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"With its warm palette and gentle scenes of the worried child being comforted, this book could function as a sequel to Sanna's astounding debut picture book, The Journey, which recounted a family's dangerous flight from their home in a war zone. Sanna provides an empathetic exploration of the adjustment to a new land that all migrants experience."--New York Times Book Review
When a young immigrant girl has to travel to a new country and start at a new school, she is accompanied by her Fear who tells her to be alone and afraid, growing bigger and bigger every day with questions like "how can you hope to make new friends if you don't understand their language?" But this little girl is stronger than her Fear. A heart-warming and timely tale from the bestselling author and illustrator of The Journey, this book shows us the importance of sharing your Fear with others--after all, everyone carries a Fear with them, even if it's small enough to fit into their pocket!
About the Author
Francesca Sanna is an Italian illustrator and graphic designer based in Switzerland. She graduated in 2015 from the Lucerne School of Art and Design with a Master of Design with focus on Illustration. Her first book, The Journey, was endorsed by Amnesty International, and garnered many awards and much acclaim.
“Sanna provides an empathetic exploration of the adjustment to a new land that all migrants experience.”—New York Times Book Review
“Authentic and immediate, the first-person narration draws in readers and reveals just how easily fear can become overwhelming and isolating, but can also be controlled when feelings are shared and through comfort found in friendship. Like Sanna’s The Journey, this book about an immigrant’s experiences tackles a tough topic with honesty, empathy, and a sense of hopefulness.”—School Library Journal, STARRED REVIEW
“This follow-up to The Journey about a refugee family fleeing a war-torn homeland, focuses on the young daughter’s apprehension as she adjusts to life in a new country and a new school.”—The Horn Book Review
"[...] this creative depiction shows how friendship, empathy, and connection can help bring the overwhelming down to size for all."
—Publishers Weekly, STARRED REVIEW
“A universal book that can be used to explain fear to readers and give empathy to those in a new environment.”
“It will be a familiar story for many children, but the girl’s specific fears about language and difference might make this useful for discussions about newcomers as well.”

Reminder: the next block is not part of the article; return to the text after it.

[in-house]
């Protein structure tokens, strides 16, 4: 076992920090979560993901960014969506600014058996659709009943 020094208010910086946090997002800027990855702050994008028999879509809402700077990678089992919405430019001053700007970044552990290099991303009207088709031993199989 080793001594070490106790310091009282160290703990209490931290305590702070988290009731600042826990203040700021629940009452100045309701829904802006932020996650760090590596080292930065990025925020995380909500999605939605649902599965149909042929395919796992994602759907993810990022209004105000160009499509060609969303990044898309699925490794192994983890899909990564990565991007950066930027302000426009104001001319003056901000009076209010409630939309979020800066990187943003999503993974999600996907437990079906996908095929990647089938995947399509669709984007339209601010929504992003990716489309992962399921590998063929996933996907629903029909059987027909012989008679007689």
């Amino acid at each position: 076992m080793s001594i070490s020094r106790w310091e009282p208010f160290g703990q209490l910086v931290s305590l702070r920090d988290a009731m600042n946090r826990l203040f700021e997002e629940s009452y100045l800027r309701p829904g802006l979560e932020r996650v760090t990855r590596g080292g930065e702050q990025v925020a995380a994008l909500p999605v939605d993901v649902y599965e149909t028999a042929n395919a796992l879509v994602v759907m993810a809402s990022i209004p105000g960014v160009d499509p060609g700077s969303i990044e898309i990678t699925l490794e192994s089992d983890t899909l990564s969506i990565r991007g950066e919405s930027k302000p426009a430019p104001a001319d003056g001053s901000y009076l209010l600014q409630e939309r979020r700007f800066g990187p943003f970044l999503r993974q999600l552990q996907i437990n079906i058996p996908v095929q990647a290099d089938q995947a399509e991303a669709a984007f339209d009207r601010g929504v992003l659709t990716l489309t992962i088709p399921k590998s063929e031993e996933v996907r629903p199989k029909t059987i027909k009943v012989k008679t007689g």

"[...] the pages get more colorful and the fears are contained within each spread to visually indicate to readers that fears are manageable and though they might not disappear completely, the most important thing is that we don't have to be scared alone."
—Let's Talk Picture Books
"A raw, tender story..."
—Julie Danielson, Seven Impossible Things Before Breakfast
“Me and My Fear is a lovely reminder that we all have our fear with us, especially in new situations, which all of us have to face at some point. It serves as a wonderful visual representation of the anxiety an immigrant child might be experiencing and hopefully help them recognize that it doesn't have to rule the day. The illustrations are clean and bright and just right.”
—Luan Stauss, Laurel Bookstore, Oakland, CA
“Starting a brand-new school as a refugee, unable to speak or understand the language, a young girl relies on her devoted companion, Fear. . . As it grows in size from a harmless looking moppet into a monster, children will recognize the difference between a little healthy fear and allowing fear to take control.”—Foreword Reviews
"Francesca Sanna’s stories are deeply meaningful tackling quite important themes but presenting them in a way that’s very easy for a child to relate to. In [...] Me and My Fear, she beautifully portrays the fears and anxieties of childhood and how one can face them. Her art style is distinctly employing a technique that feels collage-like, vibrant and detailed. I find her style incredibly perceptive and works beautifully with the story she is trying to convey."
—Varsha Ravi, Between Bookends